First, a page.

When Turahn Jenkins told a room of LGBTQ folks that he believed homosexuality is a sin, he did not start or create a crisis among local progressives. Rather, he revealed fissures that have been simmering between Christians who share his beliefs and those who do not within progressive and Democratic circles.
Mr. Jenkins does not deserve credit or points for his honesty, which is after all something required of Christians and political candidates (and lawyers) as they move through the world. His refusal to end his campaign creates a roadblock to mobilizing behind another candidate, adding fuel to simmering tensions as the left searches for a credible way to hold current District Attorney Stephen Zappala accountable for his 20 year record.
But Mr. Jenkins is not alone. He is only one of many elected officials and candidates whose affiliation with a religious institution that oppresses and dehumanizes LGBTQ people should be called into question. His remaining supporters are absolutely right to demand that we hold Zappala accountable for articulating how his religious beliefs inform his professional life, especially when those beliefs are in conflict with his job duties..
There is no path to a more fair criminal justice system that does not include and value the LGBTQ community, women, and other marginalized groups in our society.
Some continue to support Mr. Jenkins in spite of his professed beliefs about LGBTQ people; others agree with him, while insisting that these beliefs will not prevent him from being a good district attorney.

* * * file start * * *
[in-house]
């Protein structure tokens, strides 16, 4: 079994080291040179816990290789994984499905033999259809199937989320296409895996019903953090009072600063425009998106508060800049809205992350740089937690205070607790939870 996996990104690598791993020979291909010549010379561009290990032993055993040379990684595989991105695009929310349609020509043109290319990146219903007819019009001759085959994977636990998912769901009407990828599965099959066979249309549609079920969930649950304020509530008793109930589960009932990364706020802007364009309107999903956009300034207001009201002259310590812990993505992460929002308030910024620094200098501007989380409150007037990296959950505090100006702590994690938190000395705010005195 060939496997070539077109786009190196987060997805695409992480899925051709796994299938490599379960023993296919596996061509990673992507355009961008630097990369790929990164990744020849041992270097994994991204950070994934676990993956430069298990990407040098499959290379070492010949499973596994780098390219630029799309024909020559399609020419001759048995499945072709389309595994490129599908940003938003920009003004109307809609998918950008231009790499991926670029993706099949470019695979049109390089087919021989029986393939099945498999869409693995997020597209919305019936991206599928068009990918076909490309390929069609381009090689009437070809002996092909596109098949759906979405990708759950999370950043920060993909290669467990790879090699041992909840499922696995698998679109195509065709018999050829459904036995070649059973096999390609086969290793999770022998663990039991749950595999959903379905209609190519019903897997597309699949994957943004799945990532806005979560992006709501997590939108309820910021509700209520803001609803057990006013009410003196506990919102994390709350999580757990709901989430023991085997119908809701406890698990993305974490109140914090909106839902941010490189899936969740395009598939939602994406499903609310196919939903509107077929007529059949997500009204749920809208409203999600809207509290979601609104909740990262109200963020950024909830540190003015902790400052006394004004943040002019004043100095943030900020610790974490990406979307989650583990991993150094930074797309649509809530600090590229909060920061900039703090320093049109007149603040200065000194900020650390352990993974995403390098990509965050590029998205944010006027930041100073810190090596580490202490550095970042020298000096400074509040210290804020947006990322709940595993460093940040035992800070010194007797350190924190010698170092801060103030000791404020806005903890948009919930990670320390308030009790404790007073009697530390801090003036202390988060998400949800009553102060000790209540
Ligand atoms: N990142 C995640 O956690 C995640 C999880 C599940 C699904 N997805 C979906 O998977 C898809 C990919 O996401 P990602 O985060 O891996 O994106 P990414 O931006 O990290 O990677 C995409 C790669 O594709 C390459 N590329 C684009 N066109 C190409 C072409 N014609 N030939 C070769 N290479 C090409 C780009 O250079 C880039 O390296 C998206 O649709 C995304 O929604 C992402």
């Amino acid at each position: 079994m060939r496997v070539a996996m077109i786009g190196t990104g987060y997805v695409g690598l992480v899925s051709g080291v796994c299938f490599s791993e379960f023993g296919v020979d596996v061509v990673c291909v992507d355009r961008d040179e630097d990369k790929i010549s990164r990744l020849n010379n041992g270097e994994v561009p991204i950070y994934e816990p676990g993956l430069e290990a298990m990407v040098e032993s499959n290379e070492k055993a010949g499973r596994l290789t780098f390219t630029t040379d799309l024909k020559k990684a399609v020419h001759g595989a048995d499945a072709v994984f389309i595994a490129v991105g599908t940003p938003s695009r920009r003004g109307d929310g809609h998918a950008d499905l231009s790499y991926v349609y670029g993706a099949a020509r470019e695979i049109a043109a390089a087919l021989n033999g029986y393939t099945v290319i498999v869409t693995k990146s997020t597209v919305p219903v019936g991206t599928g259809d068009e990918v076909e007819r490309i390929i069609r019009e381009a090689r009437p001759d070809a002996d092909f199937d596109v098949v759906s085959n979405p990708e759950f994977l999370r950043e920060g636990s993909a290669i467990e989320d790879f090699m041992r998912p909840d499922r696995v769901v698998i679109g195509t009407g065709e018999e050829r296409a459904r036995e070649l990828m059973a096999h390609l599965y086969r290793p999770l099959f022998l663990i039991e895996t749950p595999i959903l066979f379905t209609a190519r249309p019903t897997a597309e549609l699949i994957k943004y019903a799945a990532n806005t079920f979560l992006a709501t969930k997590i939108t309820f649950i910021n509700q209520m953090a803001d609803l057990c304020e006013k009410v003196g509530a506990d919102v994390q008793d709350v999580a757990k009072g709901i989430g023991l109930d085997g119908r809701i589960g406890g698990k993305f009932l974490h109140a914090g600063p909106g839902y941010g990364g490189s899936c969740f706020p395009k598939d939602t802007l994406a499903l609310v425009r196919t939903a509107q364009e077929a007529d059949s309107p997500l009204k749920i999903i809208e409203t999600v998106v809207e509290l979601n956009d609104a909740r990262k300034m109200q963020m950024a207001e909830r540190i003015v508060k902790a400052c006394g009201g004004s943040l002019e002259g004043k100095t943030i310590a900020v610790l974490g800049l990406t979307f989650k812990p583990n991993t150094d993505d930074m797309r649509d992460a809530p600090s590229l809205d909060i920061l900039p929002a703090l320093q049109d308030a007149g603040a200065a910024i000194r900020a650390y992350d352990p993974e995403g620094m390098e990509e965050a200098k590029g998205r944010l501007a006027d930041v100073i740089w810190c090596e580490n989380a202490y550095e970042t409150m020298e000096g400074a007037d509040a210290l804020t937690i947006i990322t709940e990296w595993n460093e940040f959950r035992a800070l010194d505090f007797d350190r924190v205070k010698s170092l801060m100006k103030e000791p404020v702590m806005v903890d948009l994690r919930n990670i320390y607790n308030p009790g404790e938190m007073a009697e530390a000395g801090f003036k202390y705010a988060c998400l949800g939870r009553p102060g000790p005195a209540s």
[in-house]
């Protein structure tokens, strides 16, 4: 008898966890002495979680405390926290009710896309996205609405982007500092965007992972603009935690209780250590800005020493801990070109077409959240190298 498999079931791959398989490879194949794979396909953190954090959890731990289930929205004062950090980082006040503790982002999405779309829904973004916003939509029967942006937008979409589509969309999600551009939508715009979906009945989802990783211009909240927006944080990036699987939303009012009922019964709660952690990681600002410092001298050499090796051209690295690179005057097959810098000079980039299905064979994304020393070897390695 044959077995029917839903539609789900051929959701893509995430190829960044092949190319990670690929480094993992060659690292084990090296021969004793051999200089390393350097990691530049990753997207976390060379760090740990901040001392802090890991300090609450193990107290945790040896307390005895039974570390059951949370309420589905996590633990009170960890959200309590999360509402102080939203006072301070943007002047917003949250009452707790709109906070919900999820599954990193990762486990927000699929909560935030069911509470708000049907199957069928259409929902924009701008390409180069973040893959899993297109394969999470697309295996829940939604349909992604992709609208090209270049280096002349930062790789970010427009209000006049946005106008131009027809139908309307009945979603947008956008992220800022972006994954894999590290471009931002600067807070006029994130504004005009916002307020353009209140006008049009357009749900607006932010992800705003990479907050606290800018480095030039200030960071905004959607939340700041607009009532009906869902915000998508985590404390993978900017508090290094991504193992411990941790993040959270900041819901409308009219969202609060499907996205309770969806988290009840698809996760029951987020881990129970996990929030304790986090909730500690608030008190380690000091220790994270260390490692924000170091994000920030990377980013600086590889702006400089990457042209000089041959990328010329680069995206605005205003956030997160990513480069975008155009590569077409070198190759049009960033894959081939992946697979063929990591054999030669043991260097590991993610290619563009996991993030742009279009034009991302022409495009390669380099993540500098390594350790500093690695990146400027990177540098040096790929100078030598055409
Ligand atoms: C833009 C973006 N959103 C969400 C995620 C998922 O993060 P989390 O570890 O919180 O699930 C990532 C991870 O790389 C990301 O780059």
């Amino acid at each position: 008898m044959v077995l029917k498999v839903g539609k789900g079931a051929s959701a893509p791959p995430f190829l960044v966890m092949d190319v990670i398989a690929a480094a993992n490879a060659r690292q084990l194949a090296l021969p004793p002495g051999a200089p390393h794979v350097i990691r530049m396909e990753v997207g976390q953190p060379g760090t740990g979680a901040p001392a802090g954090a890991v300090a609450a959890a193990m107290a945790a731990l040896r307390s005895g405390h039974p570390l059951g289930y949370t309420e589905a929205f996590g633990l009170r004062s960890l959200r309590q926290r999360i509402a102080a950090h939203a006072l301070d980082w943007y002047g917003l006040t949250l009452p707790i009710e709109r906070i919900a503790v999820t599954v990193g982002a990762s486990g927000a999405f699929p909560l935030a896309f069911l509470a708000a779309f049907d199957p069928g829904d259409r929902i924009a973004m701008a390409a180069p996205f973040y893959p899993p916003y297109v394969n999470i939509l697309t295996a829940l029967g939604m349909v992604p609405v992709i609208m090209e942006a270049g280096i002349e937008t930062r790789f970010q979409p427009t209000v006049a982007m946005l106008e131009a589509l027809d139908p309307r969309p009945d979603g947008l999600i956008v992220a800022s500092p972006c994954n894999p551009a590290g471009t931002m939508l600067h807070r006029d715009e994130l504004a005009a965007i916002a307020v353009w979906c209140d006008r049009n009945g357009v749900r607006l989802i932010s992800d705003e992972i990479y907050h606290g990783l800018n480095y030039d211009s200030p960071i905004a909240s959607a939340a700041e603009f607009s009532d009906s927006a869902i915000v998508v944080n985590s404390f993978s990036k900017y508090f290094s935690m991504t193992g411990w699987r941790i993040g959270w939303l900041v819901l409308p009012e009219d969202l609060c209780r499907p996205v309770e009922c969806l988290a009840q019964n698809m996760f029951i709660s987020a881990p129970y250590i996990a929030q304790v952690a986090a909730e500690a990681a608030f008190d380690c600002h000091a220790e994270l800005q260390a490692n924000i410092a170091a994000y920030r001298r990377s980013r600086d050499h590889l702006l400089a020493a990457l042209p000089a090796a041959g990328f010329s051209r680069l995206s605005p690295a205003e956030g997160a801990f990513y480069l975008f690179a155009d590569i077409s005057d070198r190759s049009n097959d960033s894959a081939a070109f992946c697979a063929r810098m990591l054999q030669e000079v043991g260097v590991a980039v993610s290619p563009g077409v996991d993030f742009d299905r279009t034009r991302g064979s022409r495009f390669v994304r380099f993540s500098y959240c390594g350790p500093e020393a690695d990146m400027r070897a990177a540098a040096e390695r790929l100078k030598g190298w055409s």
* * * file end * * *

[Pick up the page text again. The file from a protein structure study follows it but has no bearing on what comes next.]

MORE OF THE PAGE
Let us not forget how many people have used those same rationales over the years to defend the predominantly white Catholic men who have held elected office. Catholicism is deeply embedded in our local government to the point that it almost seems benign. Nothing could be further from the truth. Bishop Zubik and the Diocese of Pittsburgh sued the federal government over the Affordable Care Act’s birth control provisions. The Catholic Church is currently attempting to obstruct the release of grand jury reports surrounding sexual abuse by clergy in six Pennsylvania dioceses, including Pittsburgh. Allegations around this history of abuse stretch back 40 years, with incidents of reported abuse stretching much further back into our modern history. This includes the parish where I grew up and includes the stories of my actual childhood friends.
We elect a lot of people who adhere to Catholic teachings like ‘life begins at conception’ and somehow manage to convince us that they will vote to uphold Roe v Wade. We trust that they will govern fairly in spite of overwhelming evidence that their faith communities are aggressively trying to interfere in the political realm. It is not a coincidence that most of these individuals are white cisgender heterosexual men. How does that reconciliation look if they are Black cisgender heterosexual Christian men who are not Catholic?
Even the Pennsylvania Interfaith Impact Network (PIIN), one of the most respected interfaith bodies in the region, has been unable to articulate a vision of social justice that lifts up and affirms the LGBTQ community.
When we talk about vetting candidates, we have to do better than pointing fingers — we have to ask hard questions about how progressive candidates themselves have played a role in creating these barriers by insisting that we lower the bar on our issues to beat Republicans. We have to examine how white privilege creates a path to victory that would otherwise be closed to people with institutional ties to Christianity. We have to acknowledge that a ‘cafeteria Catholic’ lifestyle is not sufficient nor adequate for our health & welfare.
We should expect elected officials to be able to articulate how they separate their personal beliefs from those of their faith communities, not simply tell us that they do and expect us to take them at face value.